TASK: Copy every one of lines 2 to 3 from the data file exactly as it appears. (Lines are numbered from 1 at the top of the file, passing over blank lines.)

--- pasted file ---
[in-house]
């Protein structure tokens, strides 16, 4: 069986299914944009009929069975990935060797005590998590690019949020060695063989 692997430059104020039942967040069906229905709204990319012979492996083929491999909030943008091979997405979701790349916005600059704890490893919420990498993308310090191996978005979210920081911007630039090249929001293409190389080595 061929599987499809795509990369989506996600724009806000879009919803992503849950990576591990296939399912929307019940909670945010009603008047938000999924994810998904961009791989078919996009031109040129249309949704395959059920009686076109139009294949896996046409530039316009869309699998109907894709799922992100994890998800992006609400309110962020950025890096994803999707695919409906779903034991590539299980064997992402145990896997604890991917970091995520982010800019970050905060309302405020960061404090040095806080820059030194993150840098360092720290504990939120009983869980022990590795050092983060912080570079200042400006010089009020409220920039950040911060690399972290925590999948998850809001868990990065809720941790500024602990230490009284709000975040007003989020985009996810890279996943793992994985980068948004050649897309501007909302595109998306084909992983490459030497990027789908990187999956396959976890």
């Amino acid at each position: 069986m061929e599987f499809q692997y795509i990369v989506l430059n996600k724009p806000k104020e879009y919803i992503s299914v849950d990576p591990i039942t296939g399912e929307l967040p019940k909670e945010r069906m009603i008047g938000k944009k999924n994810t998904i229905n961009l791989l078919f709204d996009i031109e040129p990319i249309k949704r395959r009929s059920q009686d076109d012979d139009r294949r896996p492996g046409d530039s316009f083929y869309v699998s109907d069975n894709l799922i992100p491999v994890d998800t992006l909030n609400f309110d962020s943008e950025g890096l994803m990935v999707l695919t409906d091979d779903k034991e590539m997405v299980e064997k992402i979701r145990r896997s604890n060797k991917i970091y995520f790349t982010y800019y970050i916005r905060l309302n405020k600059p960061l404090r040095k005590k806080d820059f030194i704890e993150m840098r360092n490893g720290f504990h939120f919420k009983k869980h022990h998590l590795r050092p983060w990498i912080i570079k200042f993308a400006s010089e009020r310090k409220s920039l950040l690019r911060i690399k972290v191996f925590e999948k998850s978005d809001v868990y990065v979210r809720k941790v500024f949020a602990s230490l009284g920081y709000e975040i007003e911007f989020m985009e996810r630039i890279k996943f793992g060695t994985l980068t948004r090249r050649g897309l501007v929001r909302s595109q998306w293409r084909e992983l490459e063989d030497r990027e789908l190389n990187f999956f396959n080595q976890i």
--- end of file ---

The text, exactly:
């Protein structure tokens, strides 16, 4: 069986299914944009009929069975990935060797005590998590690019949020060695063989 692997430059104020039942967040069906229905709204990319012979492996083929491999909030943008091979997405979701790349916005600059704890490893919420990498993308310090191996978005979210920081911007630039090249929001293409190389080595 061929599987499809795509990369989506996600724009806000879009919803992503849950990576591990296939399912929307019940909670945010009603008047938000999924994810998904961009791989078919996009031109040129249309949704395959059920009686076109139009294949896996046409530039316009869309699998109907894709799922992100994890998800992006609400309110962020950025890096994803999707695919409906779903034991590539299980064997992402145990896997604890991917970091995520982010800019970050905060309302405020960061404090040095806080820059030194993150840098360092720290504990939120009983869980022990590795050092983060912080570079200042400006010089009020409220920039950040911060690399972290925590999948998850809001868990990065809720941790500024602990230490009284709000975040007003989020985009996810890279996943793992994985980068948004050649897309501007909302595109998306084909992983490459030497990027789908990187999956396959976890």
């Amino acid at each position: 069986m061929e599987f499809q692997y795509i990369v989506l430059n996600k724009p806000k104020e879009y919803i992503s299914v849950d990576p591990i039942t296939g399912e929307l967040p019940k909670e945010r069906m009603i008047g938000k944009k999924n994810t998904i229905n961009l791989l078919f709204d996009i031109e040129p990319i249309k949704r395959r009929s059920q009686d076109d012979d139009r294949r896996p492996g046409d530039s316009f083929y869309v699998s109907d069975n894709l799922i992100p491999v994890d998800t992006l909030n609400f309110d962020s943008e950025g890096l994803m990935v999707l695919t409906d091979d779903k034991e590539m997405v299980e064997k992402i979701r145990r896997s604890n060797k991917i970091y995520f790349t982010y800019y970050i916005r905060l309302n405020k600059p960061l404090r040095k005590k806080d820059f030194i704890e993150m840098r360092n490893g720290f504990h939120f919420k009983k869980h022990h998590l590795r050092p983060w990498i912080i570079k200042f993308a400006s010089e009020r310090k409220s920039l950040l690019r911060i690399k972290v191996f925590e999948k998850s978005d809001v868990y990065v979210r809720k941790v500024f949020a602990s230490l009284g920081y709000e975040i007003e911007f989020m985009e996810r630039i890279k996943f793992g060695t994985l980068t948004r090249r050649g897309l501007v929001r909302s595109q998306w293409r084909e992983l490459e063989d030497r990027e789908l190389n990187f999956f396959n080595q976890i």